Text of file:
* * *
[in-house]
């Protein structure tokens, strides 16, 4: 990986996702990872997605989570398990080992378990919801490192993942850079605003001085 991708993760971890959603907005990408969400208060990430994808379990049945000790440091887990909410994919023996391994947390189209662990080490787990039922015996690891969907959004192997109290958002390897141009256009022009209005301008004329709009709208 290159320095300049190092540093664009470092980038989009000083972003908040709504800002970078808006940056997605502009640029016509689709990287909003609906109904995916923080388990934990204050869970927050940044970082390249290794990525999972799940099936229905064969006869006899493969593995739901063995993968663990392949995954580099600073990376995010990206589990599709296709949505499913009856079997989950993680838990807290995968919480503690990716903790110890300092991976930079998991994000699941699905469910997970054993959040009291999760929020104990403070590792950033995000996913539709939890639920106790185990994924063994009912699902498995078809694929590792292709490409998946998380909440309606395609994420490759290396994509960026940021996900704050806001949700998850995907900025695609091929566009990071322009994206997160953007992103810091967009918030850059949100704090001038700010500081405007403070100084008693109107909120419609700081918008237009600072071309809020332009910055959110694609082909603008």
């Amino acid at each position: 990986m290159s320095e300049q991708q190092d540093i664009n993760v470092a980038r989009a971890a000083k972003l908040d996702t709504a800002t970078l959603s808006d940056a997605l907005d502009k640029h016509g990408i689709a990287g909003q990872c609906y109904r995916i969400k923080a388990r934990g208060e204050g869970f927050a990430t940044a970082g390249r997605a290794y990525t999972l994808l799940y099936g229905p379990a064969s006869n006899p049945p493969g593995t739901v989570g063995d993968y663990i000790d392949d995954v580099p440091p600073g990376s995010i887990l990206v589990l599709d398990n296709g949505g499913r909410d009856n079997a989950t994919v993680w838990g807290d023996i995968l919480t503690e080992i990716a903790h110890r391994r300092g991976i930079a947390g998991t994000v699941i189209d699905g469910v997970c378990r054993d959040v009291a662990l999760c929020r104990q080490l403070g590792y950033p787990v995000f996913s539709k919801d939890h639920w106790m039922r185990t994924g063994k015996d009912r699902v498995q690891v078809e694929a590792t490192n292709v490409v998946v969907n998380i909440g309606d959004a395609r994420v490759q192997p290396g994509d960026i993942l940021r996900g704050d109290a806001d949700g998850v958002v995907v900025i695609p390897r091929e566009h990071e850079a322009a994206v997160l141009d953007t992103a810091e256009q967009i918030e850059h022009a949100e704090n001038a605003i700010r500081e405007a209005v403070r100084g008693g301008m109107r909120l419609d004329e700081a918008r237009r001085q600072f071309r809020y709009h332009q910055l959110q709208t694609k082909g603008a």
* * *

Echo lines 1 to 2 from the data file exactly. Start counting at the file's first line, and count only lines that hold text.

[in-house]
């Protein structure tokens, strides 16, 4: 990986996702990872997605989570398990080992378990919801490192993942850079605003001085 991708993760971890959603907005990408969400208060990430994808379990049945000790440091887990909410994919023996391994947390189209662990080490787990039922015996690891969907959004192997109290958002390897141009256009022009209005301008004329709009709208 290159320095300049190092540093664009470092980038989009000083972003908040709504800002970078808006940056997605502009640029016509689709990287909003609906109904995916923080388990934990204050869970927050940044970082390249290794990525999972799940099936229905064969006869006899493969593995739901063995993968663990392949995954580099600073990376995010990206589990599709296709949505499913009856079997989950993680838990807290995968919480503690990716903790110890300092991976930079998991994000699941699905469910997970054993959040009291999760929020104990403070590792950033995000996913539709939890639920106790185990994924063994009912699902498995078809694929590792292709490409998946998380909440309606395609994420490759290396994509960026940021996900704050806001949700998850995907900025695609091929566009990071322009994206997160953007992103810091967009918030850059949100704090001038700010500081405007403070100084008693109107909120419609700081918008237009600072071309809020332009910055959110694609082909603008």